I’m always up for any kind of team sport. Soccer and ball hockey are probably my two favourites. It’s great to lose yourself in the excitement and unpredictability of sports, and victory and defeat are both so much better when shared with a team. I also like to watch hockey and go to movies and concerts with friends and family.

3. What’s your favourite community and why?

Portland FC forever! I’ve been fortunate enough to play with and coach this amazing soccer team of residents from Portland Hotel Society buildings and other hotels and shelters in the Downtown Eastside. I’ve seen skill, dedication, and most of all camaraderie beyond anything that I’ve seen on any other team. In addition to a great team, we’ve got a great network of volunteers as well, and it’s an honour to work with everyone. Look out Toronto and the rest of Canada, because we’re coming to the National Street Soccer Championships!

4. What is your superpower?

I’ve been told that my limerick-writing abilities are wasted in my current profession.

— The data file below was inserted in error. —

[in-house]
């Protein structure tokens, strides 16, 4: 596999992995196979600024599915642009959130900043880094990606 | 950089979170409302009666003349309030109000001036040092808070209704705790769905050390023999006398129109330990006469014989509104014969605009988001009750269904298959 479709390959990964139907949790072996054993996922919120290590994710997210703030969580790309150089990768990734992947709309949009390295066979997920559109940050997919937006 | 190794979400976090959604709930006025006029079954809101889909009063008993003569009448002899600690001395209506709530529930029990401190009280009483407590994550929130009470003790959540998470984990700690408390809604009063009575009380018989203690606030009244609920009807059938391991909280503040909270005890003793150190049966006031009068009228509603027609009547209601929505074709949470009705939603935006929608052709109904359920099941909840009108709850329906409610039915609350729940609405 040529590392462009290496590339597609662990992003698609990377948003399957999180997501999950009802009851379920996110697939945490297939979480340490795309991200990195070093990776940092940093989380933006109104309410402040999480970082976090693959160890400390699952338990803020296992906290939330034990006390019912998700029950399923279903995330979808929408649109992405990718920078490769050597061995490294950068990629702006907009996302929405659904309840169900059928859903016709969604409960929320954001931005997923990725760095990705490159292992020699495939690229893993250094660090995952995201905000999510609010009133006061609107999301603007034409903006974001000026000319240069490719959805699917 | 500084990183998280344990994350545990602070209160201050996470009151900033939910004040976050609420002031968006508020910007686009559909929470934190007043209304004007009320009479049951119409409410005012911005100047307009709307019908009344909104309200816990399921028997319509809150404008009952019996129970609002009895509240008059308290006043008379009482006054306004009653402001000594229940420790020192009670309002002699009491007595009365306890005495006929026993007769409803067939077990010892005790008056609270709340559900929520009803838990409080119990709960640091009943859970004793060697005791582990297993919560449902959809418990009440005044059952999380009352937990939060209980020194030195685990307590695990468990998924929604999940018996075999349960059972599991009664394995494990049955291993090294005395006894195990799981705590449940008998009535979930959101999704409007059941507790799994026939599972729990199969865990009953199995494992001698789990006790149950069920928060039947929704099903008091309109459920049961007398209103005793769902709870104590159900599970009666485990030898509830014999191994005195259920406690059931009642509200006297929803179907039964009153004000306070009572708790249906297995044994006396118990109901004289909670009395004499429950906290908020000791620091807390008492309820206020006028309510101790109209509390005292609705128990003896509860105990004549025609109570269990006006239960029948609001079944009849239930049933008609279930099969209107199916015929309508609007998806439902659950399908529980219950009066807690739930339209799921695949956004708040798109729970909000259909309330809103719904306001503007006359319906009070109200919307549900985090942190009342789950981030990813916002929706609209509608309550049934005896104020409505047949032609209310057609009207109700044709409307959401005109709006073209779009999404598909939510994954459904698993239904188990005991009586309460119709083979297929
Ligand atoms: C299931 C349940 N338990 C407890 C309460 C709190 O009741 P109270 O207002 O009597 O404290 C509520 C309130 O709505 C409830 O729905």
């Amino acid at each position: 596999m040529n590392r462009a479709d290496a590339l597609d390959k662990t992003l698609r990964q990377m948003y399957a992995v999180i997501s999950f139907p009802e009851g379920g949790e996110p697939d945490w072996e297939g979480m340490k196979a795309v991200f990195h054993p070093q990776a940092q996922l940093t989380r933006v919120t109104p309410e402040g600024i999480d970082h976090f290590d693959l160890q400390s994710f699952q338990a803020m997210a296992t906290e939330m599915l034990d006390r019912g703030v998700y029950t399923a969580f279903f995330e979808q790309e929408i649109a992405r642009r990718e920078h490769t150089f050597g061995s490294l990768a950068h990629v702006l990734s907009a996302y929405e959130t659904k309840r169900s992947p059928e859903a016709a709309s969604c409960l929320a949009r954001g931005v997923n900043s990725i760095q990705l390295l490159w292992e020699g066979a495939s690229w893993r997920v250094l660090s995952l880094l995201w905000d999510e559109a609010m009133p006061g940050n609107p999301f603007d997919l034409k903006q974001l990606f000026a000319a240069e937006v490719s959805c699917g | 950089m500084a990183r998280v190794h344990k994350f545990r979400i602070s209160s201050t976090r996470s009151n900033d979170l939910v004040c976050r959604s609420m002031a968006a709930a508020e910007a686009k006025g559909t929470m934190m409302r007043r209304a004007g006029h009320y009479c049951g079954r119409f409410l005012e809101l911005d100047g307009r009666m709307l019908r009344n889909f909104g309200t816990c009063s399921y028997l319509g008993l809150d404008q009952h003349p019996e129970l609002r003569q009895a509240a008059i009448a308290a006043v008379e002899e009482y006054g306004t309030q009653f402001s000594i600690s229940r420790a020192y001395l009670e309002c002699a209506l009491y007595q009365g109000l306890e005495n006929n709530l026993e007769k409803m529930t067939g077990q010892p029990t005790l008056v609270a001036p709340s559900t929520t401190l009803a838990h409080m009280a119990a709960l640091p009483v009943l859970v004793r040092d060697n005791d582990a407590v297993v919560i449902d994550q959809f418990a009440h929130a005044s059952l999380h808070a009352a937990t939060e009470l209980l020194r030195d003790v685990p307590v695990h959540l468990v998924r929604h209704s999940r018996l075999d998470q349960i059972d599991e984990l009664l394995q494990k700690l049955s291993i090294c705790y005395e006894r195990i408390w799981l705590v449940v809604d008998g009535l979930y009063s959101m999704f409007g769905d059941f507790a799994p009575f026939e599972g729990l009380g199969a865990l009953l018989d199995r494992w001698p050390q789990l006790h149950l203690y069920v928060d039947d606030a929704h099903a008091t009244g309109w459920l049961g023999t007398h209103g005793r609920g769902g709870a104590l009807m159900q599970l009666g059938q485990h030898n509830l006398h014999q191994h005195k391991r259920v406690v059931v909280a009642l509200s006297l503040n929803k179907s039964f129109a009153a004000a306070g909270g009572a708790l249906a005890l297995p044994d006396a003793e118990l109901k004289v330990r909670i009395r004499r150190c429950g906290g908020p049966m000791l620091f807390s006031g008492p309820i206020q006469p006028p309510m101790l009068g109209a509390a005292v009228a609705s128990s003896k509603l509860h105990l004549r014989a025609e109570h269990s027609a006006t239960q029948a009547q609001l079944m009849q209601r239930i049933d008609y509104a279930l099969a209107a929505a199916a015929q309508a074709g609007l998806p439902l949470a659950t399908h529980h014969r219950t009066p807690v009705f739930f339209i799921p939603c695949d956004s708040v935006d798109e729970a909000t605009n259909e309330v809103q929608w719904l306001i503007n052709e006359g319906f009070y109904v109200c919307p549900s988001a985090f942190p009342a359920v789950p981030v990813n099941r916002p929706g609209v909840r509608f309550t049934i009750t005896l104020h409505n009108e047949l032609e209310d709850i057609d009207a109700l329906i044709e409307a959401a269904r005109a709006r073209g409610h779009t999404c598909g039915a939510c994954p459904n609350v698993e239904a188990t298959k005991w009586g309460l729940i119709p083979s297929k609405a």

5. How does your power help you build community?

It’s fair to say that it’s crimeless

If in the end your message ain’t timeless

But if you’re going to spread reason

From season to season

You’d best be sure it’s not rhymeless

My three favourite things about Alan Bates are…

1. He’s cool as a cucumber. That’s sort of what has to happen when your dealing everyday with folks suffering from a dogs-breakfast of mental illnesses. Despite his ability to calmly help people deal with serious struggles, Alan’s also got a deep compassionate streak. He does what he does because he cares and that’s just groovy.

2. He’s a world class soccer coach. Alan is the master of drills. He’s a calm and structured voice in the sometimes unstructured community of Portland FC. He’s also got mad skills and a coach’s passion for his team. Take a recent tournament played in North Van. Portland was in dead heat with their arch rivals and the team was getting some suspect calls from the ref. Despite this, Alan managed to retain a strategic head while still moving to within millimeters of the sidelines and (in the time honored tradition of all great coaches) gestured wildly in an effort to advocate for our team – or so goes the word on the street.

3. He’s genuinely committed to making a difference. Over the past year I’ve practiced and played with Alan every week. It has been a terrific experience and I’ve constantly been impressed by his strong belief in the team and the good it is doing in a community he very obviously cares about. The Downtown Eastside needs more people like Alan and the profession of psychiatry needs more doctors like him.

…as told by Kurt Heinrich